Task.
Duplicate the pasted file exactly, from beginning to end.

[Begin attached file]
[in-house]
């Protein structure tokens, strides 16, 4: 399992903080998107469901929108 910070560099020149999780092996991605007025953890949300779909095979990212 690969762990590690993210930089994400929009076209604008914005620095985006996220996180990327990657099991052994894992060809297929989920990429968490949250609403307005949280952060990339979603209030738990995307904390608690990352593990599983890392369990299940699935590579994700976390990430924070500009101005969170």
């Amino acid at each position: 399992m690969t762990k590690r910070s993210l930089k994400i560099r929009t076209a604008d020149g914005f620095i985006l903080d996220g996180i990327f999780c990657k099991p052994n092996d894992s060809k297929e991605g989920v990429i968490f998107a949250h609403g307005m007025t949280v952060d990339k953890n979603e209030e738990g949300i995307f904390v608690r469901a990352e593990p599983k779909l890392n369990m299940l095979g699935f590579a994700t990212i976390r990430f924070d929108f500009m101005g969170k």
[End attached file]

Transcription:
[in-house]
């Protein structure tokens, strides 16, 4: 399992903080998107469901929108 910070560099020149999780092996991605007025953890949300779909095979990212 690969762990590690993210930089994400929009076209604008914005620095985006996220996180990327990657099991052994894992060809297929989920990429968490949250609403307005949280952060990339979603209030738990995307904390608690990352593990599983890392369990299940699935590579994700976390990430924070500009101005969170």
């Amino acid at each position: 399992m690969t762990k590690r910070s993210l930089k994400i560099r929009t076209a604008d020149g914005f620095i985006l903080d996220g996180i990327f999780c990657k099991p052994n092996d894992s060809k297929e991605g989920v990429i968490f998107a949250h609403g307005m007025t949280v952060d990339k953890n979603e209030e738990g949300i995307f904390v608690r469901a990352e593990p599983k779909l890392n369990m299940l095979g699935f590579a994700t990212i976390r990430f924070d929108f500009m101005g969170k």